Dozens of policy issues will be addressed over the next two days during the American Bar Association’s 2019 annual meeting, where a new president will be installed.
The ABA House of Delegates will vote on proposed resolutions Monday and Tuesday, addressing free speech on college campuses, state leadership on marijuana laws and immigration matters. It will also install New Orleans attorney Judy Perry Martinez as the next ABA president at the conclusion of the meeting.
Martinez has served in various leadership positions in the ABA over the past 35 years, including chairing the Standing Committee on the Federal Judiciary, which is tasked with evaluating nominees to the federal bench, and the ABA Presidential Commission on the Future of Legal Services.
Perry said she plans to devote her presidency to bolstering the ABA’s core goals. The new president, who will take office at the close of the House of Delegates session Tuesday, said she desires to rally the legal profession to better champion the rule of law and create a public dialogue regarding trust and respect for the justice system.
“As lawyers, advancing the rule of law, which protects everyone’s liberties, is of paramount importance,” Martinez said, according to the ABA. “The ABA will work to increase public awareness, so more people understand the vital role they can play in protecting democracy. Working together, we can ensure that laws are fair and justly enforced, and our rights are never taken for granted.”
Prior to Perry’s installation, more than 40 resolutions will be up for discussion before the House of Delegates, including Resolution 10C, which urges colleges and universities to protect all members of their communities and on- and off-campus speakers from censorship, intimidation or retaliation based on their opinions or beliefs, as protected by the First Amendment.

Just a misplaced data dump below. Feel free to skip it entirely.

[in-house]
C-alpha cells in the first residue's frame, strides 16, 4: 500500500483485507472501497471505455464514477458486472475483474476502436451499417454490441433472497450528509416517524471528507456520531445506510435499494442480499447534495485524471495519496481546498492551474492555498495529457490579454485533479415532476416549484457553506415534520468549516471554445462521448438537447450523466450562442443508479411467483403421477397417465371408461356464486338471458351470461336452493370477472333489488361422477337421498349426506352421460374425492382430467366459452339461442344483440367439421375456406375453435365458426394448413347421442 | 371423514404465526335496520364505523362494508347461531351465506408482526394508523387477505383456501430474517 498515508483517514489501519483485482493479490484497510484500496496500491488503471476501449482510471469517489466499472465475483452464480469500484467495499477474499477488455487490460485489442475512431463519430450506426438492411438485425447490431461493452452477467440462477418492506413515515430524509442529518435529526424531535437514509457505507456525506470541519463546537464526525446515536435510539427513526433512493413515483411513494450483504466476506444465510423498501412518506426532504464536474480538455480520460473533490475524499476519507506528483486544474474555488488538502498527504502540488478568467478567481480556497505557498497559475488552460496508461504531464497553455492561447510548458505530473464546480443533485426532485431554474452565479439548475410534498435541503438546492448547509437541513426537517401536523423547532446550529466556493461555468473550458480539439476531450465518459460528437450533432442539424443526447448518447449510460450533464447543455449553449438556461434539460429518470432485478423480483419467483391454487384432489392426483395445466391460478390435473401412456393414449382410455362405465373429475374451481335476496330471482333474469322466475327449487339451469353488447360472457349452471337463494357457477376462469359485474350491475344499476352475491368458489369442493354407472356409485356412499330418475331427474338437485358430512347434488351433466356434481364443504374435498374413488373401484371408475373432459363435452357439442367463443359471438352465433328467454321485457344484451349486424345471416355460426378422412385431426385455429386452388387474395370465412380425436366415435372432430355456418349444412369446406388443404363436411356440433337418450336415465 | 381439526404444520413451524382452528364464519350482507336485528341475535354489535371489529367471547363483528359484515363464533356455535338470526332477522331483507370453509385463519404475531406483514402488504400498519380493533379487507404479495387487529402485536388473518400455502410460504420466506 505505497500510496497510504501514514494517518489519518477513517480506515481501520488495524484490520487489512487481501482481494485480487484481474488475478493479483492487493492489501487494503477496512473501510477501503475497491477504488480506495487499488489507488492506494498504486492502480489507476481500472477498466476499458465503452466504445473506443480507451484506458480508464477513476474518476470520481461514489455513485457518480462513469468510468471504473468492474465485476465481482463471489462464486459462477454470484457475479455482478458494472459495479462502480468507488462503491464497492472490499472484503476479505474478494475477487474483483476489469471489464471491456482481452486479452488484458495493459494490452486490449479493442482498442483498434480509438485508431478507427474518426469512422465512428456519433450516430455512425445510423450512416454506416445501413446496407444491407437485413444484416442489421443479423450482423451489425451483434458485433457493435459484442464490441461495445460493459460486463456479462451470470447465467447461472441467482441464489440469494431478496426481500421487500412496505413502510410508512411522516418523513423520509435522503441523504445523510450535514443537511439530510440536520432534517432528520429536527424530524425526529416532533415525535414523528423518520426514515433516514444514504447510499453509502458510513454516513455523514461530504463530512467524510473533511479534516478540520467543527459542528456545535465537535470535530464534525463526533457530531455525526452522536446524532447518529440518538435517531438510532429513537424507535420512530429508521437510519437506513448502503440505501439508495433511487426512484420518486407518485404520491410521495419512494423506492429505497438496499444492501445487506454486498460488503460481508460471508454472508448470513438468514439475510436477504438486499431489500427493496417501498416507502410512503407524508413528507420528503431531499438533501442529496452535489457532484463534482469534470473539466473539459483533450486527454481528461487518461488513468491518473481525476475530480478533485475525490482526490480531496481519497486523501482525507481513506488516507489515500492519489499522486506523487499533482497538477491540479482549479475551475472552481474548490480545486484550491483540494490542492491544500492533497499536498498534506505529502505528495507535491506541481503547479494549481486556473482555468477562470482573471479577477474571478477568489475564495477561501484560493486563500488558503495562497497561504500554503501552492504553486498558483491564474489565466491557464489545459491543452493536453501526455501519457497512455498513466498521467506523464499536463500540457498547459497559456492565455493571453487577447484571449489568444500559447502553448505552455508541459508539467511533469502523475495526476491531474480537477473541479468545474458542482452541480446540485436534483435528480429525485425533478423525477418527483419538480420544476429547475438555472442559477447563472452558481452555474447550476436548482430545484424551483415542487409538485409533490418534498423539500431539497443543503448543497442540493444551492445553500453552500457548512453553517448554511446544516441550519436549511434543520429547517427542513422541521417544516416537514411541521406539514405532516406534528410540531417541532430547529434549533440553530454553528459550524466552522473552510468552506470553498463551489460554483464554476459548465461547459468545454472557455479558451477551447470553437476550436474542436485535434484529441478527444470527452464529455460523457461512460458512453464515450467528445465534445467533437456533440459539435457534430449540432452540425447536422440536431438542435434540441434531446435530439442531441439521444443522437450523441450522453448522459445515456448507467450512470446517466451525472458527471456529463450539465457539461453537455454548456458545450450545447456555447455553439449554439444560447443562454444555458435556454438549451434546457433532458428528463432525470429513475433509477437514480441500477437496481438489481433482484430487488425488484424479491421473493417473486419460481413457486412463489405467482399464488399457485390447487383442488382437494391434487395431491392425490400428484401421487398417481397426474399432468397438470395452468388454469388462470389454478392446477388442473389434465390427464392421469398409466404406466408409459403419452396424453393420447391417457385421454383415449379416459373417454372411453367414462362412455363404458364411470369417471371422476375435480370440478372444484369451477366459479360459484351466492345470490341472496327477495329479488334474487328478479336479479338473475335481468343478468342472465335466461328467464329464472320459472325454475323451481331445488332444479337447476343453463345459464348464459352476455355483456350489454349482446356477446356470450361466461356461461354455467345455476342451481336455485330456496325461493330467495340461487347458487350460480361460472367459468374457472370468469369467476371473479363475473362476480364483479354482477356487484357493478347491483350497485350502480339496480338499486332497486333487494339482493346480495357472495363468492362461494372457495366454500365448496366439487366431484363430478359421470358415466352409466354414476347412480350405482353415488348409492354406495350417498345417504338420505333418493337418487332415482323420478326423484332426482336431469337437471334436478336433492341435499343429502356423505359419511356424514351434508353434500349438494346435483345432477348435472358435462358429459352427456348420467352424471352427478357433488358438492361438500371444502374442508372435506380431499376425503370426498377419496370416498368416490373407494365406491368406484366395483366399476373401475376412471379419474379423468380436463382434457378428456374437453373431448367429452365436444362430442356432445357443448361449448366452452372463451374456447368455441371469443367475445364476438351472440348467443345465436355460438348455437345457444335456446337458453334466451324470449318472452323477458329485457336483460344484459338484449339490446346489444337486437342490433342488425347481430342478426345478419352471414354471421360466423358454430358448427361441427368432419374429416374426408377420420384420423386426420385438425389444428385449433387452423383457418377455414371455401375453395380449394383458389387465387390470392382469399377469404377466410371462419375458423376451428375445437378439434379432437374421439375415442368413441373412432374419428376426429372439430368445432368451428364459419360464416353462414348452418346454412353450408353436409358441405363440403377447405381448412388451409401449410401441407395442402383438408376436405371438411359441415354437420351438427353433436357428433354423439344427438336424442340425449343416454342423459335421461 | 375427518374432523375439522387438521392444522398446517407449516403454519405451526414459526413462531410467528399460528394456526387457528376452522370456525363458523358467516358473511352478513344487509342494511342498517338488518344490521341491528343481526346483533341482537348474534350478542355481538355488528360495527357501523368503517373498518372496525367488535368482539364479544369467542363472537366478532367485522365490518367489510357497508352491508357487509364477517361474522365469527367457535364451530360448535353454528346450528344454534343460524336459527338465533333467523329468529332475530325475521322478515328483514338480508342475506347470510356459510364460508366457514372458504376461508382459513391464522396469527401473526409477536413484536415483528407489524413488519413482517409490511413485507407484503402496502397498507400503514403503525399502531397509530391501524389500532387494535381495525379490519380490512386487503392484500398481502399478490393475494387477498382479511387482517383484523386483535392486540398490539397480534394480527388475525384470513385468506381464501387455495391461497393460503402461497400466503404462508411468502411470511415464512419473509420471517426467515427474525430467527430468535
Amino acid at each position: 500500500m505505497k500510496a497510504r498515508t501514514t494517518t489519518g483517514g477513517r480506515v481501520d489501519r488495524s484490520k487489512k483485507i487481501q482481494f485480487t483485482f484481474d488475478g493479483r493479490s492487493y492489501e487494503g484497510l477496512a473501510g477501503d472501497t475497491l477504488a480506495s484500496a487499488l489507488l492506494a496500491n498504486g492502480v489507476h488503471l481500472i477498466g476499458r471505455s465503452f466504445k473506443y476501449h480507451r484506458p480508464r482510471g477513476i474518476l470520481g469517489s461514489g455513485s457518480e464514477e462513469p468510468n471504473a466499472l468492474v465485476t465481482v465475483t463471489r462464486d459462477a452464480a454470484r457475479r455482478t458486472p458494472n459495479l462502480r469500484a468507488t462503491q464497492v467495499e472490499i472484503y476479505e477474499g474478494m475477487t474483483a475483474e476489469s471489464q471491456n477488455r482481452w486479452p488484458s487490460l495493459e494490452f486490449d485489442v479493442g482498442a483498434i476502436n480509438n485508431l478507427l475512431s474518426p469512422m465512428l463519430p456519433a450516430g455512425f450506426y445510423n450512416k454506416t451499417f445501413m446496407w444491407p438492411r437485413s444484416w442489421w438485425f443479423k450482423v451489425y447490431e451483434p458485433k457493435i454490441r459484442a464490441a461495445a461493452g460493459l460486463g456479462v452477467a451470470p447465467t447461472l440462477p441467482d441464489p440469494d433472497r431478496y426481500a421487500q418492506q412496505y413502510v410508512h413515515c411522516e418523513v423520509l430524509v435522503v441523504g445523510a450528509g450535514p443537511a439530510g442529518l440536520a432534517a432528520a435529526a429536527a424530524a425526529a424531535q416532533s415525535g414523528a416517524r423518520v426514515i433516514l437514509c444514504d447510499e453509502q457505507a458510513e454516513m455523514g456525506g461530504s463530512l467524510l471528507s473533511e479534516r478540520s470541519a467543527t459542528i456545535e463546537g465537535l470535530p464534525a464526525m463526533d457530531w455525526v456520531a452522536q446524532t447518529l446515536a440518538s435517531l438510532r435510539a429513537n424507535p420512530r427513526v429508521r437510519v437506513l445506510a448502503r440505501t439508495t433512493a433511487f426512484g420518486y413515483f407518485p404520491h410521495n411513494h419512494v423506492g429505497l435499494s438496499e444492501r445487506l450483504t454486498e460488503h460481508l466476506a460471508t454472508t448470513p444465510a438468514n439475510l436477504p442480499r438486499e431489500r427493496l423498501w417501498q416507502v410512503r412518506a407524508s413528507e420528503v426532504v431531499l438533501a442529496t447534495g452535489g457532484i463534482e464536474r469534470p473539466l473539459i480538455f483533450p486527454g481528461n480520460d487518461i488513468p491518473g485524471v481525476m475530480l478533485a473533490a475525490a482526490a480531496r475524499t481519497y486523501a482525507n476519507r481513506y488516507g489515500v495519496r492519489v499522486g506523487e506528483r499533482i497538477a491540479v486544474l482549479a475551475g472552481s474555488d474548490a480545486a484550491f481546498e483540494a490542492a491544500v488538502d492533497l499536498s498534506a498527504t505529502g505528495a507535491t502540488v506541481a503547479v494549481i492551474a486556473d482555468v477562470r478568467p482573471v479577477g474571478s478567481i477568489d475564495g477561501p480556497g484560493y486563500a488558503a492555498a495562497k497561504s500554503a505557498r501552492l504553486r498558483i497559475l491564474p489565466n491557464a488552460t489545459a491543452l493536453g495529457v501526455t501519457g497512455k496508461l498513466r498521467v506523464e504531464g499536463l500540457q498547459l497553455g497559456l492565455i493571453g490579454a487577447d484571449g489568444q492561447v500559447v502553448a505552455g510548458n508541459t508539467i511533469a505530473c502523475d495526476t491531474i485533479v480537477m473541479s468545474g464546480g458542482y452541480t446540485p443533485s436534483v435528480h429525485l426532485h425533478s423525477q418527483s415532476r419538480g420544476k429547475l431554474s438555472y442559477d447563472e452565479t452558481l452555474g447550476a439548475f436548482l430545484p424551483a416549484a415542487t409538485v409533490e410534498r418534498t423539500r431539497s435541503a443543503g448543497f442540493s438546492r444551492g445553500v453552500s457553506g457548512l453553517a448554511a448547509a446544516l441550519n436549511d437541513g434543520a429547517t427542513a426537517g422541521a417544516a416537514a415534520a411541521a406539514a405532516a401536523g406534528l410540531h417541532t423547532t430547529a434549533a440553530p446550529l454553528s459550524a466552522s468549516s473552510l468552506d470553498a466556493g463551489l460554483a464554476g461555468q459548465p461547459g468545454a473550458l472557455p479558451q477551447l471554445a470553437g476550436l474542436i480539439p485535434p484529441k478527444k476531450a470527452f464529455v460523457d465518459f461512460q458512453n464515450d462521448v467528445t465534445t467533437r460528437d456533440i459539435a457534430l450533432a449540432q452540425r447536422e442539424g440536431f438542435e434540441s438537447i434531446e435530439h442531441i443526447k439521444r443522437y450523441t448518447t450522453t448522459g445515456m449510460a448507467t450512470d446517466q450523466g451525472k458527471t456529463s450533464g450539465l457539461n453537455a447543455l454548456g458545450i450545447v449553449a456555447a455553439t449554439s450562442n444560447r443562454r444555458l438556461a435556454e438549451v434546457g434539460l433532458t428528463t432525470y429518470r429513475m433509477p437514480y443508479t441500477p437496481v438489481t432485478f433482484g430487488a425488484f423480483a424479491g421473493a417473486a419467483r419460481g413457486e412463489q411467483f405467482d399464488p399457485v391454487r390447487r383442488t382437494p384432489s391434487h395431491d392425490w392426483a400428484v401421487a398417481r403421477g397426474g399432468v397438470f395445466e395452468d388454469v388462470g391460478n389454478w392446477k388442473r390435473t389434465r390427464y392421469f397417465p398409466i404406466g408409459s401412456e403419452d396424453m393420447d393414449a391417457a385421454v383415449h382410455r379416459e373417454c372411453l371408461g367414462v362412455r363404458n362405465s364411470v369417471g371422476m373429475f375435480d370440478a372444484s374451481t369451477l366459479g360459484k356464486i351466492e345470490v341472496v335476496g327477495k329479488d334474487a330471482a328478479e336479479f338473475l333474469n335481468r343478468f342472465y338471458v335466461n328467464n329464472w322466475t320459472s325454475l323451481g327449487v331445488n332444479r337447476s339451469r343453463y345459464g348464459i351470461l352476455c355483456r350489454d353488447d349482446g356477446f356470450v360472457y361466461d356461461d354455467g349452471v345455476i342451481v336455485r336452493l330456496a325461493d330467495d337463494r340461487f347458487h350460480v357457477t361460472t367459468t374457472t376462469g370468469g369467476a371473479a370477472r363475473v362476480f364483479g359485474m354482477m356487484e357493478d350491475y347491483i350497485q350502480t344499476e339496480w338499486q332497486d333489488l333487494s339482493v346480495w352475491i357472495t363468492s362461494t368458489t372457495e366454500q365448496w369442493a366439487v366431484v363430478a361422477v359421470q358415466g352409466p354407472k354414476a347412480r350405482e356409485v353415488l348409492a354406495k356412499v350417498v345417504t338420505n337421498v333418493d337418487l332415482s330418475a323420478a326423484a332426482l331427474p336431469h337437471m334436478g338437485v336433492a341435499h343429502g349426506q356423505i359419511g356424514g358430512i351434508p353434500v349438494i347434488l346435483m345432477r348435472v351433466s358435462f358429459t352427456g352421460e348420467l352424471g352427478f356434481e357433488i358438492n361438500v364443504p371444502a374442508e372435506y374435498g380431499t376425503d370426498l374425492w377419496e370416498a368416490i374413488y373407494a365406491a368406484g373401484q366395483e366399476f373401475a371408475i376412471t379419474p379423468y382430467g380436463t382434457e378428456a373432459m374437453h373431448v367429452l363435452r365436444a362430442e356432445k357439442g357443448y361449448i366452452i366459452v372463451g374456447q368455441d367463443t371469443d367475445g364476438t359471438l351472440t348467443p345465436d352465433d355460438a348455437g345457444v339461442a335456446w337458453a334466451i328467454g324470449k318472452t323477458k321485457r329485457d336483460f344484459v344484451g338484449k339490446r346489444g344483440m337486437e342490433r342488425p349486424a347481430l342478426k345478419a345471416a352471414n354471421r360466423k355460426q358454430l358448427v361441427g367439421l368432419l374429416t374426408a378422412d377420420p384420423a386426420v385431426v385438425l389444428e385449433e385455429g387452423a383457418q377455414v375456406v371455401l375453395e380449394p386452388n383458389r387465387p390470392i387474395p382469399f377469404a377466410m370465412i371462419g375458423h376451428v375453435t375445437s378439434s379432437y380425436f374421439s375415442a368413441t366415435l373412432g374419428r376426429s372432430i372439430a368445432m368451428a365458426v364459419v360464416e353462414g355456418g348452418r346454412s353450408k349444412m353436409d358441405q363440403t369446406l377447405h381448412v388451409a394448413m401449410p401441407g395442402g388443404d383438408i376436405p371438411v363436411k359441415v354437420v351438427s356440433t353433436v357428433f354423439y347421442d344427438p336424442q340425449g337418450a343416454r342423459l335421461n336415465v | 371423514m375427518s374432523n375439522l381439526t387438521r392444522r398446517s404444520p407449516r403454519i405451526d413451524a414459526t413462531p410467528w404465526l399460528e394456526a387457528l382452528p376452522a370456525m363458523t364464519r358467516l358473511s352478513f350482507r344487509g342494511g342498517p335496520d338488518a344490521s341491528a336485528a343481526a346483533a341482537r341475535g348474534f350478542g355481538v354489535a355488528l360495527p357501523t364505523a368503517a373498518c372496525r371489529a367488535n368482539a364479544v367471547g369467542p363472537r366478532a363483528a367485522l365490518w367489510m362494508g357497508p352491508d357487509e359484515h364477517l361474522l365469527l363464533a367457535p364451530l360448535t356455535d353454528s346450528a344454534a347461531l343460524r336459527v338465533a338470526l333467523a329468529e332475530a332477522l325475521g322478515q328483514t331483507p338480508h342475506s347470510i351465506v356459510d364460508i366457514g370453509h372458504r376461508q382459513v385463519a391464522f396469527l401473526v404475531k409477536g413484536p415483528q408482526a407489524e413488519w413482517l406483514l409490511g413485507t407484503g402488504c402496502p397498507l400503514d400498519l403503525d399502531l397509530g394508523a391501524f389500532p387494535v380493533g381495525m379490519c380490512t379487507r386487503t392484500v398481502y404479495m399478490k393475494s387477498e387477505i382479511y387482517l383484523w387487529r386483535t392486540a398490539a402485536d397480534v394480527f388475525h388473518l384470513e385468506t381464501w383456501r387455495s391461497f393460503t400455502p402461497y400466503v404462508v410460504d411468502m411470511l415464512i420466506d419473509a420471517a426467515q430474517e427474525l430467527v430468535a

Also, Resolution 104 urges an end to conflicts between state marijuana laws and federal law, which classifies marijuana as a Schedule I controlled substance. The proposal calls on Congress to remove marijuana as a Schedule I controlled substance and would allow states to develop marijuana policies while giving the federal government a role in establishing minimum regulatory standards. The resolution also enables “beneficial access to marijuana under federal law” and promotes “research to ensure both state and federal policy are informed by scientific knowledge.”
Among the multiple proposals touching on immigration issues is Resolution 121E, which urges federal circuit courts of appeals to establish or expand pro bono programs to provide pro bono representation to pro se appellants in immigration cases. Other immigration-related resolutions recommend administrative changes to immigration law and procedures.
Additional proposed resolutions address employment fairness based on gender and sexual orientation, as well as the request that legislatures and courts define consent in sexual assault cases and reject requirement that sexual assault victims have a legal burden of verbal or physical resistance.
Resolutions must be approved by the House of Delegates before they become the policy of the ABA.
The annual meeting is being held this year in San Francisco.